ILO critical of Sweden’s handling of the Laval case
Sweden’s Labour Court and ”lex Laval” comes under severe criticism from the International Labour Organisation, giving the Swedish government plenty of food for thought.
The government must also decide whether to accept the European Commission’s criticism of Swedish rules on fixed-term work, or risk being taken to the Court of Justice of the European Union.
The ILO’s Committee of Experts each year investigates member countries’ reports on how they implement the ILO’s conventions, in this case convention 87 on the freedom of association and protection of the right to organise. The criticism aimed at Sweden partly covers changes made in the legislation on the posting of workers since the EU Court of Justice concluded the Swedish Building Workers' Union and the Swedish Electricians’ Union were in breach of EU law when they blocked the Lithuanian construction firm Laval from a site in Sweden. It is also aimed at the Swedish Labour Court’s final ruling in the Laval case.
The Labour Court sentenced the two trade unions to pay 550,000 Swedish kronor (€65,700) in so-called general damages plus interest and legal costs to Laval’s bankruptcy estate. The Committee of Experts says this constituted a severe breach of the freedom of association, and it recommends the government compensates the Swedish Building Workers' Union and the Swedish Electricians’ Union for what they were forced to pay. The industrial action was fully legal according to Swedish law when it was taken, and at the beginning of the conflict even the Labour Court gave the unions a green light to continue their blockade.
The committee also has concerns over lex Laval, i.e. the limitations put on the right to strike which was introduced in the law on posted workers in the wake of the EU Court of Justice’s judgement in the Laval case. This allows foreign companies to send workers to Sweden without entering into any binding agreements whatsoever on wages or other employment conditions. All they have to do is ‘show’ that they broadly offer their employees the same conditions as the minimum conditions agreed in Swedish collective agreements.
Even in cases where the posted workers are members of Swedish trade unions, which is increasingly common, the union cannot demand that the employer signs a collective agreement for the workers. However, the expert committee writes, foreign workers shall enjoy the right to be represented by the trade union of their choosing in order to safeguard their interests, and the trade union they choose shall have the right to defend their members‘ interests, which in the end includes the right to take industrial action. The committee therefore encourages the Swedish government to review the changes to the law on posted workers to make sure trade unions representing foreign workers are not restricted in their rights simply because of the company’s nationality.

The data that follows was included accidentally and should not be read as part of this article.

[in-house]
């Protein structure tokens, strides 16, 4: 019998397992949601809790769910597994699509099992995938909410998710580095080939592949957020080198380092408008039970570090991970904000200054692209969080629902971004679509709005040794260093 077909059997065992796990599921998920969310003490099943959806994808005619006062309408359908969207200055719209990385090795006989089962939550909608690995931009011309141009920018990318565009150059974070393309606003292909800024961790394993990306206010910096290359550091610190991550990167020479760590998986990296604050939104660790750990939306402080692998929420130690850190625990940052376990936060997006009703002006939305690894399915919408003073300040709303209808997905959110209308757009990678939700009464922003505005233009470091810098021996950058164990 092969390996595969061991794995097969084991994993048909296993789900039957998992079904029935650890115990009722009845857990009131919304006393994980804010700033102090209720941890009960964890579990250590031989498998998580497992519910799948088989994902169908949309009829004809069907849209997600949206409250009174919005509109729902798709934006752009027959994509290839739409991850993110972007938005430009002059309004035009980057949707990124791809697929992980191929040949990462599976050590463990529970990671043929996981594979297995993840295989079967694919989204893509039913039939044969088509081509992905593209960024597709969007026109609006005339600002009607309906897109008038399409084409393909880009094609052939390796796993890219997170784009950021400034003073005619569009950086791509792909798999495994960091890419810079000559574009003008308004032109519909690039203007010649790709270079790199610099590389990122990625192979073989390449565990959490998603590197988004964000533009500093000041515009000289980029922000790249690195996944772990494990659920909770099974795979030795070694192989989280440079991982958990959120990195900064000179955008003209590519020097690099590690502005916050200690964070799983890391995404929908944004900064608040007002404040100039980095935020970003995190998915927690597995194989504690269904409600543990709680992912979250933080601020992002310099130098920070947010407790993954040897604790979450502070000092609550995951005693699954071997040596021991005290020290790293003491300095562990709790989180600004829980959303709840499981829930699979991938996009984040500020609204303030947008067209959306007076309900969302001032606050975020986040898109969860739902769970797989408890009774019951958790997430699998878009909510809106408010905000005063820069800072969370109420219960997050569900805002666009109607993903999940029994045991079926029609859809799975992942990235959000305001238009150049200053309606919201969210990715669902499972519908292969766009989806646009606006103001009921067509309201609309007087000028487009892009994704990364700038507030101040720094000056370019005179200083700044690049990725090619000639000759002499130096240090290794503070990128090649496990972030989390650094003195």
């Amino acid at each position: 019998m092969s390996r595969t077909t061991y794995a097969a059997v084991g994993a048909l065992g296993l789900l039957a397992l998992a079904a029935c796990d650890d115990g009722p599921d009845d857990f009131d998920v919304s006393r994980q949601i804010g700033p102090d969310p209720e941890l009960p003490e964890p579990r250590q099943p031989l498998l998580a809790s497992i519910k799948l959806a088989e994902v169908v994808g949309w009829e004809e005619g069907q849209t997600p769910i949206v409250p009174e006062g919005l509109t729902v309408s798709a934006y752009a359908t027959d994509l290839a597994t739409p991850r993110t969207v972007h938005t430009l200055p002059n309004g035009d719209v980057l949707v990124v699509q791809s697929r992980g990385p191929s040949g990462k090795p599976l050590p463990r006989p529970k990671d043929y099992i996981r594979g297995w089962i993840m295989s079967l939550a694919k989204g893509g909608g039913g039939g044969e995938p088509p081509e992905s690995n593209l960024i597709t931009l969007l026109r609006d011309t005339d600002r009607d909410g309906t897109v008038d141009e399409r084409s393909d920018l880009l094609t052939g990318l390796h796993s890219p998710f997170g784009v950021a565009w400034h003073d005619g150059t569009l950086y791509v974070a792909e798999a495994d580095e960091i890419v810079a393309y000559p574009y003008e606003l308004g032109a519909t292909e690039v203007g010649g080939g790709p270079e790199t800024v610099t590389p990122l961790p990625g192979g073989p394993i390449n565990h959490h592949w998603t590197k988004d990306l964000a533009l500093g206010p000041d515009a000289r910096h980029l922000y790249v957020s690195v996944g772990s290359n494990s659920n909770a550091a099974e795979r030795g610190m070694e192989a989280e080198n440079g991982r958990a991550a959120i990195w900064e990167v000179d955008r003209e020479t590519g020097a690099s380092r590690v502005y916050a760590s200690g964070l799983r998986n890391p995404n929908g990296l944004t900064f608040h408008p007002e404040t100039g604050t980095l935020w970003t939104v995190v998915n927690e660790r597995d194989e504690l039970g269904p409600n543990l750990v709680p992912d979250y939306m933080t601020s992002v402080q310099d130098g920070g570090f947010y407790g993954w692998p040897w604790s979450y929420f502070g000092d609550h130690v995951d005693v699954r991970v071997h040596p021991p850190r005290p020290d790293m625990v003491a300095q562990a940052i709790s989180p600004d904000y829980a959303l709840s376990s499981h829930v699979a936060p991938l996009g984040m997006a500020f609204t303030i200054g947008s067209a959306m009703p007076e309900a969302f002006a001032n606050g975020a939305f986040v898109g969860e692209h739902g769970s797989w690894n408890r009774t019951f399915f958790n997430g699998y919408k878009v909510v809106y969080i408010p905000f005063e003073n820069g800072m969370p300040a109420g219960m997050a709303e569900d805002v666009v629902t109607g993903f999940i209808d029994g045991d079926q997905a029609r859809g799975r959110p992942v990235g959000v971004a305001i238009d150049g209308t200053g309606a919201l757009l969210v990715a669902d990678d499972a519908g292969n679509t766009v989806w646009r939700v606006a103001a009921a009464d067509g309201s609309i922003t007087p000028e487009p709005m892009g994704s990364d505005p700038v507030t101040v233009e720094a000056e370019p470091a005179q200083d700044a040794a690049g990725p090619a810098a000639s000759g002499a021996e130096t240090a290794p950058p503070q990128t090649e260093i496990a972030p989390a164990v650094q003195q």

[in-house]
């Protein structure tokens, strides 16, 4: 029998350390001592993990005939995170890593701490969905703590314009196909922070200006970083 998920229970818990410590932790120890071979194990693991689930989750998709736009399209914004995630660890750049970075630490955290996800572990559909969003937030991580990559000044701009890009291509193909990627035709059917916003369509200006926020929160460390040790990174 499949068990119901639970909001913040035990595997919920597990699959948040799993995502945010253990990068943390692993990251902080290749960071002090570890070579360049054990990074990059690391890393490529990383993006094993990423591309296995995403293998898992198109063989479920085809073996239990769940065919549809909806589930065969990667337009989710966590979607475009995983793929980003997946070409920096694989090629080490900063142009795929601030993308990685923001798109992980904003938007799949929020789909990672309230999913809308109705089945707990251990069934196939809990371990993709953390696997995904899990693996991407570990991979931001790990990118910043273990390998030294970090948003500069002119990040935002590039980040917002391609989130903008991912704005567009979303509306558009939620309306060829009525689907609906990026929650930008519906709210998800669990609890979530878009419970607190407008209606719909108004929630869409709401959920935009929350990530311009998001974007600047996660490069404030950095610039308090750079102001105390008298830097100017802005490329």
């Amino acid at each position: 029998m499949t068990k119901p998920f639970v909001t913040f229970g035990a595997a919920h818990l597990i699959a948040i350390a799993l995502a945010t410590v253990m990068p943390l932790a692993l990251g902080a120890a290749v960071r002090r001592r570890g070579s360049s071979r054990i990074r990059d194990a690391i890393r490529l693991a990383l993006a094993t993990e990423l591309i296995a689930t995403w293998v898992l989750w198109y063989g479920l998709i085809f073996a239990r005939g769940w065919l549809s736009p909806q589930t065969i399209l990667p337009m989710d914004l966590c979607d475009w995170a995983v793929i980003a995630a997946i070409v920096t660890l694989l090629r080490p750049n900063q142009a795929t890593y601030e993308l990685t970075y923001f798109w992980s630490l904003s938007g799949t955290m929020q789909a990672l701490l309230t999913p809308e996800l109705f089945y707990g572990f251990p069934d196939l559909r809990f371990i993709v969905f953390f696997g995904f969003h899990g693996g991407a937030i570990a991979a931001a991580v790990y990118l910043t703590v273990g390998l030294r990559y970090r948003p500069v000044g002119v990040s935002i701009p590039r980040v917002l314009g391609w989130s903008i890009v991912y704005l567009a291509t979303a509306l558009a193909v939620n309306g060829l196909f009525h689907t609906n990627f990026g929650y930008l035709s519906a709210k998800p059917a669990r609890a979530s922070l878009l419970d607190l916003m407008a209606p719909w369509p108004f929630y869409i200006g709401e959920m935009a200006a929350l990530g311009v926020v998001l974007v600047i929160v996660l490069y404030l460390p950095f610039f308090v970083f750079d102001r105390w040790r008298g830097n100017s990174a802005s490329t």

The question is what happens now. The recommendations from the Committee of Experts are not binding per se, but are usually regarded as a guide. This has also long been accepted by governments, trade unions and employers’ organisations. But in the mid 1990s the first signs of disagreement on what the committee can and cannot do emerged. The disagreement came to a head in the summer of 2012.
Employers now claim that the committee has no right at all to an opinion on the right to strike, because ILO rules do not include the right to take industrial action. Therefore the committee is interpreting issues which are not covered by its mandate. The ink on this year’s expert committee report was barely dry before the Confederation of Swedish Enterprise published an article making that argument. The employers’ conclude that the government does not have to take the committee’s opinions on the right to strike into account.
Yet despite all this, it is no doubt problematic for a government which wants to protect trade unions’ freedoms to be criticised by the ILO's Committee of Experts.
And while the government is considering all this, it has also been dealt a final warning from the European Commission to change the rules on fixed-term work in Sweden's employment protection legislation. The Commission argues Swedish employers can hire people on temporary contracts in perpetuity without ever offering workers permanent positions. This would be in breach of the EU’s fixed-term work directive.
Government position unclear
The government’s position has been vague, to say the least. In its answer to the Commission the government claims the Commission is wrong. Nevertheless, in 2011 the Ministry of Employment presented a proposed change to the legislation. This was met with fierce criticism and later withdrawn. In the summer of 2012 the Ministry presented a new proposal. It was admitted in that memorandum that there was a risk of misuse, but this has not led to any changes either. In January this year the Minister for Employment, Hillevi Engström, said in an interview that the government had decided not to propose any changes, as this might deteriorate the situation in the labour market.
The European Commission is now tired of waiting and has told the government to present an answer by 22 April: is or is it not considering changing the Swedish employment protection legislation? If not, the next step could see Sweden facing the European Court of Justice.